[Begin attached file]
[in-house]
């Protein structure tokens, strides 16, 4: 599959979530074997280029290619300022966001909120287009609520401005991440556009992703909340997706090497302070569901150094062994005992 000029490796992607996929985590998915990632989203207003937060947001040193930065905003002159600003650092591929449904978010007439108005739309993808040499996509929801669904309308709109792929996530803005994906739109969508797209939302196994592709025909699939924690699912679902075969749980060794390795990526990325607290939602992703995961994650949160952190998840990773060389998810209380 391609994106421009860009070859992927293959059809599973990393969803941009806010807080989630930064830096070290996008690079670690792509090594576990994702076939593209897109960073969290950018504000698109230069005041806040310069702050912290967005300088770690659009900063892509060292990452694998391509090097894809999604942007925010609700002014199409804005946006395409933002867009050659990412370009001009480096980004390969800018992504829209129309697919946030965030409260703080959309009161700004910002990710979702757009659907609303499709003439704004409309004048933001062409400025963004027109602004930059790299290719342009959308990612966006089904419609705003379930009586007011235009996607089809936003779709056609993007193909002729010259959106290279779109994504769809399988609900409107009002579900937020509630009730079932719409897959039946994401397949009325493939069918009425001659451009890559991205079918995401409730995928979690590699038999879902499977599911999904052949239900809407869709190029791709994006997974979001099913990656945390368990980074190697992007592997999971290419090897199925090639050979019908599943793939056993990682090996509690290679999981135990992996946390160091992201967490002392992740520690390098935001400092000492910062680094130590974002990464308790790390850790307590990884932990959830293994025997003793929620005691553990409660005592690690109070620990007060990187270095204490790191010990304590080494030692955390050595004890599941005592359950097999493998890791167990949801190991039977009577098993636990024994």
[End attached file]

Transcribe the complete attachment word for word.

[in-house]
């Protein structure tokens, strides 16, 4: 599959979530074997280029290619300022966001909120287009609520401005991440556009992703909340997706090497302070569901150094062994005992 000029490796992607996929985590998915990632989203207003937060947001040193930065905003002159600003650092591929449904978010007439108005739309993808040499996509929801669904309308709109792929996530803005994906739109969508797209939302196994592709025909699939924690699912679902075969749980060794390795990526990325607290939602992703995961994650949160952190998840990773060389998810209380 391609994106421009860009070859992927293959059809599973990393969803941009806010807080989630930064830096070290996008690079670690792509090594576990994702076939593209897109960073969290950018504000698109230069005041806040310069702050912290967005300088770690659009900063892509060292990452694998391509090097894809999604942007925010609700002014199409804005946006395409933002867009050659990412370009001009480096980004390969800018992504829209129309697919946030965030409260703080959309009161700004910002990710979702757009659907609303499709003439704004409309004048933001062409400025963004027109602004930059790299290719342009959308990612966006089904419609705003379930009586007011235009996607089809936003779709056609993007193909002729010259959106290279779109994504769809399988609900409107009002579900937020509630009730079932719409897959039946994401397949009325493939069918009425001659451009890559991205079918995401409730995928979690590699038999879902499977599911999904052949239900809407869709190029791709994006997974979001099913990656945390368990980074190697992007592997999971290419090897199925090639050979019908599943793939056993990682090996509690290679999981135990992996946390160091992201967490002392992740520690390098935001400092000492910062680094130590974002990464308790790390850790307590990884932990959830293994025997003793929620005691553990409660005592690690109070620990007060990187270095204490790191010990304590080494030692955390050595004890599941005592359950097999493998890791167990949801190991039977009577098993636990024994």